Tax Practitioners' Perceptions Regarding Fraudulent Earned Income Tax Credit Claims
A Descriptive Case Study to Investigate the Phenomenon of Tax Practitioner Filing Fraudulent Tax Claims
Dr. Michael Fidelis-Nwaefulu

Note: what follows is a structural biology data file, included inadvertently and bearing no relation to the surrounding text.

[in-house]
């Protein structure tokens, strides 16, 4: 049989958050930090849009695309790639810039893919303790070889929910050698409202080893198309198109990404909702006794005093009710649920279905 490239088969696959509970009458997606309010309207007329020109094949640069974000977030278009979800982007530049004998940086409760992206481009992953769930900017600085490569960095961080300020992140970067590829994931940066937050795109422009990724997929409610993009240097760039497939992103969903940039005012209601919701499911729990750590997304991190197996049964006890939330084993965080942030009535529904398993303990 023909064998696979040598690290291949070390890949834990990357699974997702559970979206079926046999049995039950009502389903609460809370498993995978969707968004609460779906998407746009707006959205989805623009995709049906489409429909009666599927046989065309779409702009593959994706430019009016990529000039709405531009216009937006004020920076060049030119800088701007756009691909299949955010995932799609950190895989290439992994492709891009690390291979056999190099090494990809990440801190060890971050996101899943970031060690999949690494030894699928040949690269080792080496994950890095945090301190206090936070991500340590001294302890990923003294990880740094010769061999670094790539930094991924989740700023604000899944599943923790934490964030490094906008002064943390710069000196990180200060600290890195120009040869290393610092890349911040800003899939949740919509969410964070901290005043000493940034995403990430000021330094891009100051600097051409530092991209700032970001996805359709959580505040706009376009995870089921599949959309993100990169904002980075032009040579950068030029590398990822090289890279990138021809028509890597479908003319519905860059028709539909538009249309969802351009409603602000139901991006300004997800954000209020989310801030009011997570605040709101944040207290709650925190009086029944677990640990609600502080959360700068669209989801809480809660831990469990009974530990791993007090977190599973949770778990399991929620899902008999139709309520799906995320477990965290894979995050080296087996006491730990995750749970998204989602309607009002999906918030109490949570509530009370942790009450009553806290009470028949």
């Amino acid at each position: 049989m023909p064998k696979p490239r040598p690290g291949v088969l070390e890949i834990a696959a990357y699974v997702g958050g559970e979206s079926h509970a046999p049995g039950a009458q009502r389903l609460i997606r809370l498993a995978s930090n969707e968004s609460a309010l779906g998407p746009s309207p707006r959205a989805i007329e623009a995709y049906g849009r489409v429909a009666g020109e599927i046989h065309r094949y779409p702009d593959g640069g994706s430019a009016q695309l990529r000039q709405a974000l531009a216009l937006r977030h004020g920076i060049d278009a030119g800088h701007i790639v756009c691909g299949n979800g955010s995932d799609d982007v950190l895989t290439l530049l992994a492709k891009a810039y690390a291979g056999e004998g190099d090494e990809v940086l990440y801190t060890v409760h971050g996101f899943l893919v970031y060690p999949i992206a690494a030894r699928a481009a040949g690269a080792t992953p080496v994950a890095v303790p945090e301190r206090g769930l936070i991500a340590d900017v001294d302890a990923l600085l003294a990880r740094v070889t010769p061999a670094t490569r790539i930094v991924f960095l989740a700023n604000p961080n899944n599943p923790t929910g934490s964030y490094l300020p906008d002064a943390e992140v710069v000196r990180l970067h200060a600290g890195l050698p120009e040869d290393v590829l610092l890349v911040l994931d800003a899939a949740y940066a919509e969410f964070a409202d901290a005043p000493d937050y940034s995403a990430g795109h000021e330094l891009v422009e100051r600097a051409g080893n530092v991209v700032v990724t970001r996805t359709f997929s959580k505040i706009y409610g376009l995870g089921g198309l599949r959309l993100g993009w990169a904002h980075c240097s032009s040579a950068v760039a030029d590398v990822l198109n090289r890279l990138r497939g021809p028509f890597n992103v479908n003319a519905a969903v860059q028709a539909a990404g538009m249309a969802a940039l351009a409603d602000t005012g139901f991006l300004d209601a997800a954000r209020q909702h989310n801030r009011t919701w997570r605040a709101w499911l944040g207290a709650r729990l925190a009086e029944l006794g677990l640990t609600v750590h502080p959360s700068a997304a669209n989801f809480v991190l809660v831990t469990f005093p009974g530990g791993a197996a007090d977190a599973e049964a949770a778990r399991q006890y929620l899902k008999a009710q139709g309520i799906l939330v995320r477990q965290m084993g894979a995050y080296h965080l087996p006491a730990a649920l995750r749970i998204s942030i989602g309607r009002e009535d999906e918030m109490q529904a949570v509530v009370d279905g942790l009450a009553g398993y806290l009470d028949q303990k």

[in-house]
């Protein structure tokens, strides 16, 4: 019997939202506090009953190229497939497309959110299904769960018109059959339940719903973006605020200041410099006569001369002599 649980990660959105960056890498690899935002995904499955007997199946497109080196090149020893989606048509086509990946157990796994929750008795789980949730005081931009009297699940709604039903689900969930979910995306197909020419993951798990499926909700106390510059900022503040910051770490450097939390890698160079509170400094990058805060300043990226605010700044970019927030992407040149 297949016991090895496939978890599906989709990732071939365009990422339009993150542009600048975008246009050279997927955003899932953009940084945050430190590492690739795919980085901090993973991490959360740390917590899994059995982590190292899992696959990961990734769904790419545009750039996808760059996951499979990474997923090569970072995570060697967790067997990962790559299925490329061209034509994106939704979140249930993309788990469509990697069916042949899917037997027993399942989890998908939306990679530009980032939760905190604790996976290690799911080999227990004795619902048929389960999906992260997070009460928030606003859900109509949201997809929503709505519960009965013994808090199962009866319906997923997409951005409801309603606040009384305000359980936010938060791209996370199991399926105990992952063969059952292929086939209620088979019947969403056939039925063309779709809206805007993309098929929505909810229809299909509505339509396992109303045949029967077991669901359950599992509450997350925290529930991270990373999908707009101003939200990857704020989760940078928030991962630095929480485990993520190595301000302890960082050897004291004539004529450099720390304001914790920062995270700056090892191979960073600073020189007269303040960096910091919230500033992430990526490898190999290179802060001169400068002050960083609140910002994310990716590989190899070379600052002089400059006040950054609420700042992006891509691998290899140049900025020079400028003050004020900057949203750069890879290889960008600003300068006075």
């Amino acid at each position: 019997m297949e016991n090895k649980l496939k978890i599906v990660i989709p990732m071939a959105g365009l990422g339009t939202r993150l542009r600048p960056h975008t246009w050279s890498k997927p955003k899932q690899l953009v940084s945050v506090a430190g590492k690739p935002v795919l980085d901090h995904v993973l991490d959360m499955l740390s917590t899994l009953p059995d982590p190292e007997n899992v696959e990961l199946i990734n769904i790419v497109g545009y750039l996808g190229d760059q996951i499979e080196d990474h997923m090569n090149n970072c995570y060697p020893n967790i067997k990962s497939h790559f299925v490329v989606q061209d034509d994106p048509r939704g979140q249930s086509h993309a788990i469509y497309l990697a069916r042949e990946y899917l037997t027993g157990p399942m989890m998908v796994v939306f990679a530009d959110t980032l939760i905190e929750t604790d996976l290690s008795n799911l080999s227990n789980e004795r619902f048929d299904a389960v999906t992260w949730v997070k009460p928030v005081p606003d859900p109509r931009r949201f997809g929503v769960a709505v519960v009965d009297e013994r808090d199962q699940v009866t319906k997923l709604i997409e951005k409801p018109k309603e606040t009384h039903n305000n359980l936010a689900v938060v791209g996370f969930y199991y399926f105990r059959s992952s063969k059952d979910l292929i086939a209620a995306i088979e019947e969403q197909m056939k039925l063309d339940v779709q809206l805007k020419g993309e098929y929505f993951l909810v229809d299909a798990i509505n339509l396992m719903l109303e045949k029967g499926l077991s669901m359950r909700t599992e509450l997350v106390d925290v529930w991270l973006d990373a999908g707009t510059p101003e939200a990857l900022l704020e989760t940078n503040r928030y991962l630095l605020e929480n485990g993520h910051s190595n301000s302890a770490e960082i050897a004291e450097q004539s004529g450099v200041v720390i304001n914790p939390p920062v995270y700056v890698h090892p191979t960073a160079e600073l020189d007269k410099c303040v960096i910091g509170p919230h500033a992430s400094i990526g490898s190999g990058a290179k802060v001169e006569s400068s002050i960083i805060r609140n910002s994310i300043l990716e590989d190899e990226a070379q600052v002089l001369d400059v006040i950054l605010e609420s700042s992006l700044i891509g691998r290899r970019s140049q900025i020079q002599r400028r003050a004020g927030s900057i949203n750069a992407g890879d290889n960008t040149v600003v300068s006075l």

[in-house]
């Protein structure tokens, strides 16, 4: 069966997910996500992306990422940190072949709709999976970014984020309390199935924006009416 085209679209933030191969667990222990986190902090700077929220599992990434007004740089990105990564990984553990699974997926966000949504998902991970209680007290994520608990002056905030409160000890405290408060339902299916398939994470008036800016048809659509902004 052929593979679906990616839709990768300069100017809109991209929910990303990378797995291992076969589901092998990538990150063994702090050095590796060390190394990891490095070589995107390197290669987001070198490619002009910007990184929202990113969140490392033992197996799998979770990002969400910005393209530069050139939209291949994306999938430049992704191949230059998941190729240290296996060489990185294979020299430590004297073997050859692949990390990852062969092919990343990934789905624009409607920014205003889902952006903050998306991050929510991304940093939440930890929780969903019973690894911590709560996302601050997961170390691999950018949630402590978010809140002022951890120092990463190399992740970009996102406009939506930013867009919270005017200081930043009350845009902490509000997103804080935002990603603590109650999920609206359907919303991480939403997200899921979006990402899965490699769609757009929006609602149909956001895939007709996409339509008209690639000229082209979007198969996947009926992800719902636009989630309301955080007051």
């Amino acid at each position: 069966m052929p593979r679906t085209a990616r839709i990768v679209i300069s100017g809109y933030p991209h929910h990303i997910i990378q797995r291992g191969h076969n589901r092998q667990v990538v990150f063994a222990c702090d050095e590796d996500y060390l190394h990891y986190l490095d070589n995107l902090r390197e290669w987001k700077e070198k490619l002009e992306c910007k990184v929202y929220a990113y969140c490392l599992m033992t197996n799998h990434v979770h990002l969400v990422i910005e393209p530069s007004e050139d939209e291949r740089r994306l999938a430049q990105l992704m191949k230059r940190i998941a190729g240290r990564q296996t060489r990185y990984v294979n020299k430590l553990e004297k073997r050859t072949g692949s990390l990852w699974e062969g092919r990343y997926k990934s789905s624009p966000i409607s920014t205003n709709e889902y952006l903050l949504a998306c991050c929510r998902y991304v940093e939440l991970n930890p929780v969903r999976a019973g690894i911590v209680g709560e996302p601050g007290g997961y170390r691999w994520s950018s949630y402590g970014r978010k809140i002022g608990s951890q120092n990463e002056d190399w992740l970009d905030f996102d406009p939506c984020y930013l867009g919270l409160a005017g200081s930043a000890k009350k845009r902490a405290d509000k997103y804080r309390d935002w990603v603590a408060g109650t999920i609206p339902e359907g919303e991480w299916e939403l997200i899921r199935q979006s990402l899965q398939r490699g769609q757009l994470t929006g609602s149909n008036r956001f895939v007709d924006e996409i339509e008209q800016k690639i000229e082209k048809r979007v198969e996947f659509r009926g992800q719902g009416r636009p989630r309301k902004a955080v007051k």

This descriptive case study investigated the phenomenon of tax practitioner filing fraudulent earned income tax credit claims on behalf of a client. The study took place in Dallas/Fort Worth metropolitan area in Texas in the United States and thirty tax practitioners in the Dallas/Fort Worth area in Texas, were recruited in a non-probability purposeful sampling technique. Eighteen professional tax preparers with an average age of 50.5 years and tax practitioner experience of 11.05 years were interviewed face-to-face, in a one-on-one setting within the Dallas/Fort Worth metropolitan area were necessary to reach data saturation. Half of the participants were females and all participants had college degrees. The research explored paid tax practitioners’ perception regarding fraudulent earned income tax credit claims (EITC). The following categories were determined: practitioners have EITC rules about compliance and due-diligence, knowledge and training of EITC due-diligence program are vital elements for successful program, workplace culture is influenced by external environment factor, and tax practitioners' decision-making choices influence taxpayer behavior. This result of this study may inform stakeholders of behavioral factors that might be necessary to improve EITC claims compliance among all stakeholders.